Accessibility links

Uzbekistan Reforms Making Some Progress, says OSCE


The Organization for Security and Cooperation in Europe says Uzbekistan is making progress on some economic and political reforms, but human rights abuses are on the rise.

On the economic front, the OSCE says Uzbekistan has made some progress in encouraging the growth of the private sector and simplifying the tax system. But torture by police and other gross human rights violations are increasing, and the OSCE says that is a serious problem.

The OSCE, which is made up of 55 countries from central Asia, Europe, and Canada and the United States, discussed Uzbekistan in a closed-door session of its council.

OSCE's report noted some improvements in Uzbekistan's policies, including cooperation with neighboring Afghanistan in securing border areas, and ratification of an international pact on human trafficking.

But the 15 countries of the European Union expressed serious concern about human rights violations in Uzbekistan, and called for the government to end torture and executions.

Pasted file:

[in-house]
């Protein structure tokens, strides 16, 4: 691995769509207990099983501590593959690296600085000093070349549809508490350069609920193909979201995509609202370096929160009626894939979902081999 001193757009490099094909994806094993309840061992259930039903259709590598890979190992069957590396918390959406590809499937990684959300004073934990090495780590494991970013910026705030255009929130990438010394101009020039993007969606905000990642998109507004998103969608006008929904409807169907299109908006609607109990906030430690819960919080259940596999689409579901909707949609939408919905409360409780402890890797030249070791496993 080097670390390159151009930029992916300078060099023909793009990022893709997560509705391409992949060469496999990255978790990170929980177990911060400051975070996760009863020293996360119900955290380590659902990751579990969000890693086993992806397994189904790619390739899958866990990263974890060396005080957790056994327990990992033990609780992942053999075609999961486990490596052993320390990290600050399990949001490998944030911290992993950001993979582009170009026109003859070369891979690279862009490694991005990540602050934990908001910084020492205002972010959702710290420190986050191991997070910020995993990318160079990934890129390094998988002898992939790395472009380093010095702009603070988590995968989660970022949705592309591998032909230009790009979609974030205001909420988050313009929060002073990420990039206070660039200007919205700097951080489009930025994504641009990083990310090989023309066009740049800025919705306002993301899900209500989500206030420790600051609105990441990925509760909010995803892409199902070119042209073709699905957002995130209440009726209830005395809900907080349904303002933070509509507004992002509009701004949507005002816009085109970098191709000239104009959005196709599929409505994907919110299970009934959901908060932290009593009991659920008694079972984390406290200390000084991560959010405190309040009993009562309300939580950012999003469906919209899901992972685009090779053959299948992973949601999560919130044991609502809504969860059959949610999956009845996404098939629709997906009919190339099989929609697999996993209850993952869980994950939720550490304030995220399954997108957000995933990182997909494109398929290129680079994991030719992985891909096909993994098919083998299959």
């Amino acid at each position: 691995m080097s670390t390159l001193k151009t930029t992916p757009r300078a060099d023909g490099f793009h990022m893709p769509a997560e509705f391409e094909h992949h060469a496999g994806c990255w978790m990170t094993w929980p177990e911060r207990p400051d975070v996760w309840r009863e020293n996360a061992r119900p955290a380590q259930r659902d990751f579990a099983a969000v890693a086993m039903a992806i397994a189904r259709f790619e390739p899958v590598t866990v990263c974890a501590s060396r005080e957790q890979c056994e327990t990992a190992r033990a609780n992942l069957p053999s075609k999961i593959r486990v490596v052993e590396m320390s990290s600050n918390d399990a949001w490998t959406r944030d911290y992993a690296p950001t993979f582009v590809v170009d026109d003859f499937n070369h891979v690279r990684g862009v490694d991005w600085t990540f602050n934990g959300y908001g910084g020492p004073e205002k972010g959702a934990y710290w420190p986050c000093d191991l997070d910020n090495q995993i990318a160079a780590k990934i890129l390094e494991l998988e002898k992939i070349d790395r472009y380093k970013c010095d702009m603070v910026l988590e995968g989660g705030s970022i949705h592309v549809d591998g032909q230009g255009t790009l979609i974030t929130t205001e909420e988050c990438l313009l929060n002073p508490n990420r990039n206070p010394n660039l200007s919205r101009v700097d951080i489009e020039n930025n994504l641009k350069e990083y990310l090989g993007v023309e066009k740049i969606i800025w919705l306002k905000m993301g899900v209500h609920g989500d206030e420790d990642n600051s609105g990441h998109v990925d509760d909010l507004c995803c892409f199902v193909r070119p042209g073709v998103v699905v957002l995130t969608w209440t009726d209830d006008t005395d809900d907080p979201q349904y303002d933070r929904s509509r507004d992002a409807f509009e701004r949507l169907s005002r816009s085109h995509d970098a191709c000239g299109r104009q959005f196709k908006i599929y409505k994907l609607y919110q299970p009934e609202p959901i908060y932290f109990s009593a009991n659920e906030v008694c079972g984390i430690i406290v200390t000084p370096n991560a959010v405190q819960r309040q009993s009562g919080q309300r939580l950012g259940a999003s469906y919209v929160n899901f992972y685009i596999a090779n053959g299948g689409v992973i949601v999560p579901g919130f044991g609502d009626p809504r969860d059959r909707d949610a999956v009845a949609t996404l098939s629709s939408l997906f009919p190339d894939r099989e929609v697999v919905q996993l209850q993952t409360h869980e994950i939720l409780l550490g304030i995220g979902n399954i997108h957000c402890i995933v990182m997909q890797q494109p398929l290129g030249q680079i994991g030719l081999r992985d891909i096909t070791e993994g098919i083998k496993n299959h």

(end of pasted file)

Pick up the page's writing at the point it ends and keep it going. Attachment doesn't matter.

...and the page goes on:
Aaron Rhodes visits Uzbekistan regularly as head of the International Helsinki Federation for Human Rights, and he agrees that human rights abuses in Uzbekistan are growing.

"Uzbekistan has one of the worst human rights records of any country in the OSCE region, and the result of these gross human rights violations is that the security situation is threatened," he said. "Because when a government treats its citizens as badly as the Uzbek government treats its citizens, they do not have much commitment to order, and are more likely to be attracted to terrorist organizations."

Uzbekistan is one of five central-Asian countries that were formerly part of the Soviet Union. They joined the OSCE in 1992, following independence.

XS
SM
MD
LG